I say that for several reasons that have to do with what we didn’t see as part of this breach determination.

We’re only seeing half of Manafort’s cooperation

First, we’re only seeing material relating to half of Manafort’s cooperation. In his declaration on the breach determination, FBI Agent Jeffrey Weiland described Manafort’s cooperation to include 14 sessions:

  • 3 pre-plea proffer sessions: September 11, 12, and 13
  • 9 debriefing sessions: September 20, 21, 25, 26, 27, October 1, October 5, October 11, and October 16
  • 2 grand jury appearances: October 26 and November 2

If I’ve tracked everything properly, the descriptions of Manafort’s lies only include material from some of those sessions:

  • 3 pre-plea proffer sessions: September 11, 12, and 13
  • 5 debriefing sessions: September 20, 21, October 1, October 5, and October 16
  • 1 grand jury appearance: October 26

That means there are three debriefing sessions and a grand jury appearance we haven’t heard anything about yet:

  • 3 debriefing sessions: September 25, 26, 27, and October 11
  • 1 grand jury appearance: November 2

In the breach hearing, Richard Westling claimed that the material we’ve seen constitutes just a “small set” of the topics covered in Manafort’s cooperation and he says some of the other topics were “more sensitive topics.”

WESTLING: And I think, you know, the last point that I would make is that given that relatively small set of areas where this occurred, whether even the allegations are being made, you know, we note that there’s not really a lot to explain. There’s no pattern, there’s no clear motive that would suggest someone who was trying to intentionally not share information. And many of the more sensitive topics that we’re aware of from a — all of us paying attention to what’s gone in the news cycle over the last many months, you know, are things where these issues didn’t come up, where there wasn’t a complaint about the information Mr. Manafort provided. And so we think that’s important context as we get started here today.

THE COURT: Do I have — and I don’t think I need them for today, but I’m certain that what you just said is also going to be a part of your acceptance of responsibility argument and argument at sentencing. Do I have the 302s from 12 days of interviews? Do I have everything, or do I only have what was given to me because it bore on the particular issues that I’m being asked to rule on today?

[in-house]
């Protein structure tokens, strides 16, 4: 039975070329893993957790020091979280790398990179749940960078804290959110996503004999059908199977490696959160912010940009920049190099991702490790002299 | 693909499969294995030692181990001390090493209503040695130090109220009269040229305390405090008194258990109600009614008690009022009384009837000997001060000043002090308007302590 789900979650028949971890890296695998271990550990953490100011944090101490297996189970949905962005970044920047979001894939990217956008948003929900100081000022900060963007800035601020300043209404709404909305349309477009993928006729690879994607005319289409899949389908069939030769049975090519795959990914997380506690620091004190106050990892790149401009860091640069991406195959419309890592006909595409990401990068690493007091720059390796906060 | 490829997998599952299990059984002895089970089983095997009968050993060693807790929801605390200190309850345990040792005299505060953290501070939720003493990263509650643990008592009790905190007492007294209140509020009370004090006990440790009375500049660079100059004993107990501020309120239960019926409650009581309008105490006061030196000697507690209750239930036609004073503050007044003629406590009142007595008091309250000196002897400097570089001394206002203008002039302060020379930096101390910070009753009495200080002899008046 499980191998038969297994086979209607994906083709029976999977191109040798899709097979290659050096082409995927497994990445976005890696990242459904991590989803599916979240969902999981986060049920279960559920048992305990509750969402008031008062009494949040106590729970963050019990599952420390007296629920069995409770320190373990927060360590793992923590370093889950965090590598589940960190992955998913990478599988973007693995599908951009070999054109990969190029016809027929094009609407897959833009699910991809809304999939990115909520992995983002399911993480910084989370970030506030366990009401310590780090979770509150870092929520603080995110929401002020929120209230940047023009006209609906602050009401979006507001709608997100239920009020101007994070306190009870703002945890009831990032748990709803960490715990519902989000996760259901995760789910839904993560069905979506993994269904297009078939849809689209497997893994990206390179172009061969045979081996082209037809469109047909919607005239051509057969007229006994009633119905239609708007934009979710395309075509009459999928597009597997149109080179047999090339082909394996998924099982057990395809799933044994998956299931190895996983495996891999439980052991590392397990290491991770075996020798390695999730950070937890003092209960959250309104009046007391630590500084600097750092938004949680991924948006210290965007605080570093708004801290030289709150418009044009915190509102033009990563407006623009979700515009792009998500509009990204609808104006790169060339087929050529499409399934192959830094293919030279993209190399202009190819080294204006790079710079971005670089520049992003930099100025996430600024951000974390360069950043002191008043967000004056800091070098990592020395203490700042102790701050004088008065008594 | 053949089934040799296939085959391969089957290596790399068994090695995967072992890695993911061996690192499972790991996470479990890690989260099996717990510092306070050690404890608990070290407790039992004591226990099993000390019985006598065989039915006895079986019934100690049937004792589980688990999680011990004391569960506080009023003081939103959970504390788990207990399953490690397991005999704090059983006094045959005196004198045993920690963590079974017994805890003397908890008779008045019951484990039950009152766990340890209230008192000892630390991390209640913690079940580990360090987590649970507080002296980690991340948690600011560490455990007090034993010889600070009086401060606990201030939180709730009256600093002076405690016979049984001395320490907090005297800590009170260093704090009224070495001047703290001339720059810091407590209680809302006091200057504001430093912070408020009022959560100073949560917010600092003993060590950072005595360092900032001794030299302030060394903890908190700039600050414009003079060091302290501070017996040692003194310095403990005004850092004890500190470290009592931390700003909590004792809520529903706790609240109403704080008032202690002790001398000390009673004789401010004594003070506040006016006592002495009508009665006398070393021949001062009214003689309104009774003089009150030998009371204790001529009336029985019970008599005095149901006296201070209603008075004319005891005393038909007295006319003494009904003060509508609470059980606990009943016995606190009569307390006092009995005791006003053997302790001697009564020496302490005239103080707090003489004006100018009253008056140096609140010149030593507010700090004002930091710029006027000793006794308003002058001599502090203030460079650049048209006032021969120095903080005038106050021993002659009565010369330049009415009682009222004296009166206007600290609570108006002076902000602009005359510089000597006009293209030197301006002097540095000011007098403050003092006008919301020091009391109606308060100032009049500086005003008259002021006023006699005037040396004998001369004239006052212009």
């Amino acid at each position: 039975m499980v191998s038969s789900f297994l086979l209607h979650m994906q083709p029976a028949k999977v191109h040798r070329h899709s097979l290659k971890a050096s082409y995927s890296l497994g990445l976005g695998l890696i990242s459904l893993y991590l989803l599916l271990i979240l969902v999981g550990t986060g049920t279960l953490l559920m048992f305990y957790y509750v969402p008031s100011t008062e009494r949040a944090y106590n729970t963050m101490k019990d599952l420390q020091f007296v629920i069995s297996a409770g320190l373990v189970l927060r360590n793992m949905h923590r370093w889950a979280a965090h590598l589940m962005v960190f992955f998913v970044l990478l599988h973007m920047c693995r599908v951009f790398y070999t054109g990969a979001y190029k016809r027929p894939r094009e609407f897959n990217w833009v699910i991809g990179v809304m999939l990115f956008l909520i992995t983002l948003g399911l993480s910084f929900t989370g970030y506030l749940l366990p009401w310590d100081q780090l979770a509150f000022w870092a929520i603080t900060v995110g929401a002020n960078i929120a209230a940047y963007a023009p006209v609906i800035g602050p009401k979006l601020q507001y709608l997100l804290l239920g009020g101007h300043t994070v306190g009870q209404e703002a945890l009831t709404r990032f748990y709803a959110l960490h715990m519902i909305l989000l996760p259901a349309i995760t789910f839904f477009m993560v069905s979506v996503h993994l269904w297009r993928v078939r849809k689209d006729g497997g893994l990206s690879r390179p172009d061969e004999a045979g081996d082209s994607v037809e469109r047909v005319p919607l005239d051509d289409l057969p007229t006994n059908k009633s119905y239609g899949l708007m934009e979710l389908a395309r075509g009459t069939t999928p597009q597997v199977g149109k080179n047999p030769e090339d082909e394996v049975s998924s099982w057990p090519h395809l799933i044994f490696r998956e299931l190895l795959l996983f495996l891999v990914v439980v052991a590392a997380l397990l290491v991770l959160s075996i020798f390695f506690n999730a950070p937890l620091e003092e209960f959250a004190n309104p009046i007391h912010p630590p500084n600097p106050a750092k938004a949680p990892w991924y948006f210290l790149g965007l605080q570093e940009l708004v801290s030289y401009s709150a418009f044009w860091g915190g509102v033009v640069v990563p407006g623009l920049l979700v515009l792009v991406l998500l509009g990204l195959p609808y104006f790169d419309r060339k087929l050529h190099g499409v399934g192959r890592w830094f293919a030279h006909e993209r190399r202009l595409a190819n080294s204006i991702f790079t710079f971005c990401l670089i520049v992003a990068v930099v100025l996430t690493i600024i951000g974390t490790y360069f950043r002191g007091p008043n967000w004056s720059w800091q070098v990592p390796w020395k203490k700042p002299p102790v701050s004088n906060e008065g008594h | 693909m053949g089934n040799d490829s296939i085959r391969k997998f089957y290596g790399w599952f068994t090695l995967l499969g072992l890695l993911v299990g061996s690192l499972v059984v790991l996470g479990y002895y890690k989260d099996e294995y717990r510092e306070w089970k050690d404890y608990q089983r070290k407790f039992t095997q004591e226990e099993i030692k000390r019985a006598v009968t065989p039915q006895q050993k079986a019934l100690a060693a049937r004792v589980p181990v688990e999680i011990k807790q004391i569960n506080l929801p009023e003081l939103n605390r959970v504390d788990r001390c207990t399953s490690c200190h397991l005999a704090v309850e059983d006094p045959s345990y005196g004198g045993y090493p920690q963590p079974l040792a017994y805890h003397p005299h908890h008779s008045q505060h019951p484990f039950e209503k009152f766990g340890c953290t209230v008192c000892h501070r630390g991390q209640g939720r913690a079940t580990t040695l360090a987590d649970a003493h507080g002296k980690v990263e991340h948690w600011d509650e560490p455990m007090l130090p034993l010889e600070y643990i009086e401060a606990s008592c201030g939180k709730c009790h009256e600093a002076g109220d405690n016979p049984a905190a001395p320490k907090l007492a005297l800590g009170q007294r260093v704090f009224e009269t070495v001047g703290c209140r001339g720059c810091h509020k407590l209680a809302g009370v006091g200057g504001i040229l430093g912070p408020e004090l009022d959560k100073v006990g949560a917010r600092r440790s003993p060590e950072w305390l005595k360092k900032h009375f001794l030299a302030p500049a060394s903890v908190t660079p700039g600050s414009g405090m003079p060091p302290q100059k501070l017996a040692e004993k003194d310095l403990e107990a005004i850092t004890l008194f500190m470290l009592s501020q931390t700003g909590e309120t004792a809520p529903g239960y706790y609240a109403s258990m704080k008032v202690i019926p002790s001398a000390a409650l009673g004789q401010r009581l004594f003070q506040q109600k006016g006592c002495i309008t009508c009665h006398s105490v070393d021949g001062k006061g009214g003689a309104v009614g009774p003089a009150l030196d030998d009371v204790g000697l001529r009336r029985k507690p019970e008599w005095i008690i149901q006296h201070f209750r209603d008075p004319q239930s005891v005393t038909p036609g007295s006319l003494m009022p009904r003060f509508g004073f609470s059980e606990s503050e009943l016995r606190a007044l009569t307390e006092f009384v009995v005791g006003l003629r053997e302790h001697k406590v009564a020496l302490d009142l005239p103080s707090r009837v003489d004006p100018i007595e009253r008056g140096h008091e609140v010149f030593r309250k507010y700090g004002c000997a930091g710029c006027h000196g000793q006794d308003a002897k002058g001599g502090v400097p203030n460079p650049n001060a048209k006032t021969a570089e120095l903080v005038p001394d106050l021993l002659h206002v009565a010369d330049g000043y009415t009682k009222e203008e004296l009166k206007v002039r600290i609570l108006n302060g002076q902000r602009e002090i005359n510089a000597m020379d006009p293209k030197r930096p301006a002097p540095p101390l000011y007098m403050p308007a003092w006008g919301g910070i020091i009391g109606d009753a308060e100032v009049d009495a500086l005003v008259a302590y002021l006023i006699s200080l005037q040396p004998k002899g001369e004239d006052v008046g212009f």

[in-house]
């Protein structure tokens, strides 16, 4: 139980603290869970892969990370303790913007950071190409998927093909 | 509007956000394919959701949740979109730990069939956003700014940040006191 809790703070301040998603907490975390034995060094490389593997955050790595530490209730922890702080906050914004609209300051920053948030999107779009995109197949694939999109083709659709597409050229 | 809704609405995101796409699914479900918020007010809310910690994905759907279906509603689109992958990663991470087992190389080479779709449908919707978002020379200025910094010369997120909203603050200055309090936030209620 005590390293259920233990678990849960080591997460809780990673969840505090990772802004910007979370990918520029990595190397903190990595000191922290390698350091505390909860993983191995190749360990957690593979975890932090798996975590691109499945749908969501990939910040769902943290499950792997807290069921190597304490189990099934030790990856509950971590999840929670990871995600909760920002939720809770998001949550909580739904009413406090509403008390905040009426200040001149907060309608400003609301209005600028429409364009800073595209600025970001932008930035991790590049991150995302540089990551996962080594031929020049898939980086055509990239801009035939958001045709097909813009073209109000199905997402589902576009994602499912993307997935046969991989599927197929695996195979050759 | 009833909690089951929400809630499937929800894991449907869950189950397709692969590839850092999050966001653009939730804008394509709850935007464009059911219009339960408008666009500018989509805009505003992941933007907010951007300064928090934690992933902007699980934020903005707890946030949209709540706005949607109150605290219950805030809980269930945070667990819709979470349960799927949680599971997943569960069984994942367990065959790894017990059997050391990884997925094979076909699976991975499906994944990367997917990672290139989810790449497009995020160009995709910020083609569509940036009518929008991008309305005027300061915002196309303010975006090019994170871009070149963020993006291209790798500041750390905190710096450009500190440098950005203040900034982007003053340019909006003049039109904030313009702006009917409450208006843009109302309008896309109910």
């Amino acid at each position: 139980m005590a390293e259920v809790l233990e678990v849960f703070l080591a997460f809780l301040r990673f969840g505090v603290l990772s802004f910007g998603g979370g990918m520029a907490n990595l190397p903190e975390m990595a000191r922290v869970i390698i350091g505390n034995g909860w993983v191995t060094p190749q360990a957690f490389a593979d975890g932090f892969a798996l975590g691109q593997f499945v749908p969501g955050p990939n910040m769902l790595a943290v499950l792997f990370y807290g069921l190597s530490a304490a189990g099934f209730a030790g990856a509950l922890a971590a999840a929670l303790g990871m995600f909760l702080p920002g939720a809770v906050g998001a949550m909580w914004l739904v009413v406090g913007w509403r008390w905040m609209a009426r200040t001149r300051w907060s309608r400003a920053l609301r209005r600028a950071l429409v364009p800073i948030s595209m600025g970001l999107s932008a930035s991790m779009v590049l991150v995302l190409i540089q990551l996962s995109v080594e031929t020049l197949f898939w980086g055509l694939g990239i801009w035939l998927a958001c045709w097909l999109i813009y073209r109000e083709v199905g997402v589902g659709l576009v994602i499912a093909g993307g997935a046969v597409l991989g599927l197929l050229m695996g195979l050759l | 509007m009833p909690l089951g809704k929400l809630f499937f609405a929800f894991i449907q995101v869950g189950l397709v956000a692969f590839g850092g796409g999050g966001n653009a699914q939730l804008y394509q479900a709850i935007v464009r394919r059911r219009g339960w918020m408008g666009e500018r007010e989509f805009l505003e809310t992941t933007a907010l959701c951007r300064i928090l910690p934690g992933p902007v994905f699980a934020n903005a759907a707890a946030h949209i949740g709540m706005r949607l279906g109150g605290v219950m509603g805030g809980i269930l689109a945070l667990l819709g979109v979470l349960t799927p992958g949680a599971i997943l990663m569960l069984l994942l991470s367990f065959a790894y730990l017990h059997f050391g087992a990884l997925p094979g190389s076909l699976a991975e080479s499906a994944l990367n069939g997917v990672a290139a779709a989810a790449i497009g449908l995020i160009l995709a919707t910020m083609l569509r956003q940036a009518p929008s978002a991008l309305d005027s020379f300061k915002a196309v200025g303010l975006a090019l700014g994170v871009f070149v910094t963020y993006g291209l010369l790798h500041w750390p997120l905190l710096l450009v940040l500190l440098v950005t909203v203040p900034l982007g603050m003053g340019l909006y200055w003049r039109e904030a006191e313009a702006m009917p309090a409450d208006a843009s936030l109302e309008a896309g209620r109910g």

MR. WEISSMANN: Judge, you do not have everything. We are happy to give you the — all of the 302s. We just gave you — you have, I think, the majority of them, but not all of them.

THE COURT: Okay. And I don’t know that — if I need them. But, it’s hard to assess — and I certainly don’t think they should be a public part of any sentencing submission. But, if you want me to put this in context of more that was said, it helps to have it.

Now, it’s possible that Manafort did tell the truth about these more sensitive topics. It’s possible that (for example, with regards to Trump’s foreknowledge of the June 9 meeting), Manafort lied but prosecutors don’t have proof he did. Or it’s possible they know he lied about other issues but for investigative reasons, don’t want to share the proof they know he lied.

One of the other topics Manafort would have been asked about — which Westling’s reference to “what’s gone in the news cycle over the last many months” may reference — pertains to Roger Stone’s actions.

ABJ asked for — and presumably has or will obtain — the rest of the 302s from Manafort’s cooperation, so she may end up agreeing with Manafort’s lawyers that some of his cooperation was quite valuable.

Mueller was interested in Manafort’s cooperation, in part, to obtain intelligence

As I’ve noted before, Andrew Weissmann described Manafort’s cooperation to be somewhat unusual for the extent to which Mueller was seeking intelligence, rather than criminal evidence. Though he makes clear that that was true, as well, of Rick Gates’ early cooperation.

[T]here’s enormous interest in what I will call — for lack of a better term — the intelligence that could be gathered from having a cooperating witness in this particular investigation

[snip]

And with Mr. Gates, we also wanted to make sure that we could get information, and we thought that there was — I think there was certainly a significant issue. And we dealt with it by having the defendant plead to something in addition to take — to have the ramification for it. But that is to show, I think, an example of wanting the intelligence, but dealing with what we considered to be, you know, unacceptable behavior from the Government, particularly from somebody whose information we would rely on, and potentially ask the jury to rely on.

So we may never see a great deal of what Manafort was asked about.

Mueller is still protecting an ongoing investigation

That said, Mueller is still protecting both his and the other DOJ ongoing investigation. We know what Mueller is protecting from the redactions in the transcript.

ABJ noted that much of what they discussed at the breach hearing could be unsealed, while noting that Mueller felt more strongly about keeping some things secret.

I think a large portion of what we discussed could be public. I think there are certain issues where you probably only need to redact out names and turn them back into entities. And then there are may be one or two issues where we’re really talking about something that was completely redacted at every point prior to this and will continue to be. And, hopefully, you’ll both be on the same page about that with respect to what of the investigation is not yet public. I think the Office of Special Counsel has the stronger point of view about that.

Certainly, all the names had to be redacted, under DOJ guidelines prohibiting the publication of anyone’s name who has not been charged. Likewise, the other investigation is not Mueller’s to reveal (in any case, it seems to be still active, even if Manafort’s refusal to cooperate may have protected the target of it).